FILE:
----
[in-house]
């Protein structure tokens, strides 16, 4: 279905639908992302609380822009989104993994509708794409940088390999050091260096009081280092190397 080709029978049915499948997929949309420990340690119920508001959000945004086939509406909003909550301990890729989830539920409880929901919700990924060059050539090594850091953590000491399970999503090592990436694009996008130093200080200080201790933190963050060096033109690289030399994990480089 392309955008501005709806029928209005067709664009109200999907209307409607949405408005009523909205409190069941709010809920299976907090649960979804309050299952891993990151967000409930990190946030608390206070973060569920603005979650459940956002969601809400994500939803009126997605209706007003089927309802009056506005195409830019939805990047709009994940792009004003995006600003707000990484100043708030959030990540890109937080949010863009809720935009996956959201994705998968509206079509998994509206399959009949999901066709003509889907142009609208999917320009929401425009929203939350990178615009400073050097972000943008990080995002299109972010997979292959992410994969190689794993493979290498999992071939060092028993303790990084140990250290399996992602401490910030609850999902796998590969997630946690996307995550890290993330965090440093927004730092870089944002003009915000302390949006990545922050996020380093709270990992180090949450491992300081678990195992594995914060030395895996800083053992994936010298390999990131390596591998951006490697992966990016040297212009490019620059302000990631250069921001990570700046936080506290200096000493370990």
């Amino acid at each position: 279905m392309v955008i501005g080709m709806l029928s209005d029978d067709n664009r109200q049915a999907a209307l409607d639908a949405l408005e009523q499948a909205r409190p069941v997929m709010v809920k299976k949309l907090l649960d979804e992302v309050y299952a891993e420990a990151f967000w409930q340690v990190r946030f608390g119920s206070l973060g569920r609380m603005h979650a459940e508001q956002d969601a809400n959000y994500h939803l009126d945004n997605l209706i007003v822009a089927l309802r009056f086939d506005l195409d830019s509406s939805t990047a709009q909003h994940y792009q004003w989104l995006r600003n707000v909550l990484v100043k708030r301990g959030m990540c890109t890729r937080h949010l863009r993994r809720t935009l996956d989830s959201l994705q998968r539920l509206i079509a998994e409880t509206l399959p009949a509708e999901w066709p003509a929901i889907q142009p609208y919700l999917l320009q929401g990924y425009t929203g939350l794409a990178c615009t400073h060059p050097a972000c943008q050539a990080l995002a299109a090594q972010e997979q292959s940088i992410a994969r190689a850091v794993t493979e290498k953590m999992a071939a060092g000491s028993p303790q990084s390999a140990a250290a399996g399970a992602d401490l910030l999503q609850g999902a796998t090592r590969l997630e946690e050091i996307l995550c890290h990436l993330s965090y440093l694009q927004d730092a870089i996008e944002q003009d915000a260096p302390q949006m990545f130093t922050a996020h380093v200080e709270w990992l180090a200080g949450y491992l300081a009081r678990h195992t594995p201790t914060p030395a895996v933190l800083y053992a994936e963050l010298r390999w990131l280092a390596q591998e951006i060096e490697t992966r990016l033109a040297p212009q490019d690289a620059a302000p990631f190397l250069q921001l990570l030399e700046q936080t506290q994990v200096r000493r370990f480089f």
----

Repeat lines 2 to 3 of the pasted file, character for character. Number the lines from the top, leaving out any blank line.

């Protein structure tokens, strides 16, 4: 279905639908992302609380822009989104993994509708794409940088390999050091260096009081280092190397 080709029978049915499948997929949309420990340690119920508001959000945004086939509406909003909550301990890729989830539920409880929901919700990924060059050539090594850091953590000491399970999503090592990436694009996008130093200080200080201790933190963050060096033109690289030399994990480089 392309955008501005709806029928209005067709664009109200999907209307409607949405408005009523909205409190069941709010809920299976907090649960979804309050299952891993990151967000409930990190946030608390206070973060569920603005979650459940956002969601809400994500939803009126997605209706007003089927309802009056506005195409830019939805990047709009994940792009004003995006600003707000990484100043708030959030990540890109937080949010863009809720935009996956959201994705998968509206079509998994509206399959009949999901066709003509889907142009609208999917320009929401425009929203939350990178615009400073050097972000943008990080995002299109972010997979292959992410994969190689794993493979290498999992071939060092028993303790990084140990250290399996992602401490910030609850999902796998590969997630946690996307995550890290993330965090440093927004730092870089944002003009915000302390949006990545922050996020380093709270990992180090949450491992300081678990195992594995914060030395895996800083053992994936010298390999990131390596591998951006490697992966990016040297212009490019620059302000990631250069921001990570700046936080506290200096000493370990």
């Amino acid at each position: 279905m392309v955008i501005g080709m709806l029928s209005d029978d067709n664009r109200q049915a999907a209307l409607d639908a949405l408005e009523q499948a909205r409190p069941v997929m709010v809920k299976k949309l907090l649960d979804e992302v309050y299952a891993e420990a990151f967000w409930q340690v990190r946030f608390g119920s206070l973060g569920r609380m603005h979650a459940e508001q956002d969601a809400n959000y994500h939803l009126d945004n997605l209706i007003v822009a089927l309802r009056f086939d506005l195409d830019s509406s939805t990047a709009q909003h994940y792009q004003w989104l995006r600003n707000v909550l990484v100043k708030r301990g959030m990540c890109t890729r937080h949010l863009r993994r809720t935009l996956d989830s959201l994705q998968r539920l509206i079509a998994e409880t509206l399959p009949a509708e999901w066709p003509a929901i889907q142009p609208y919700l999917l320009q929401g990924y425009t929203g939350l794409a990178c615009t400073h060059p050097a972000c943008q050539a990080l995002a299109a090594q972010e997979q292959s940088i992410a994969r190689a850091v794993t493979e290498k953590m999992a071939a060092g000491s028993p303790q990084s390999a140990a250290a399996g399970a992602d401490l910030l999503q609850g999902a796998t090592r590969l997630e946690e050091i996307l995550c890290h990436l993330s965090y440093l694009q927004d730092a870089i996008e944002q003009d915000a260096p302390q949006m990545f130093t922050a996020h380093v200080e709270w990992l180090a200080g949450y491992l300081a009081r678990h195992t594995p201790t914060p030395a895996v933190l800083y053992a994936e963050l010298r390999w990131l280092a390596q591998e951006i060096e490697t992966r990016l033109a040297p212009q490019d690289a620059a302000p990631f190397l250069q921001l990570l030399e700046q936080t506290q994990v200096r000493r370990f480089f």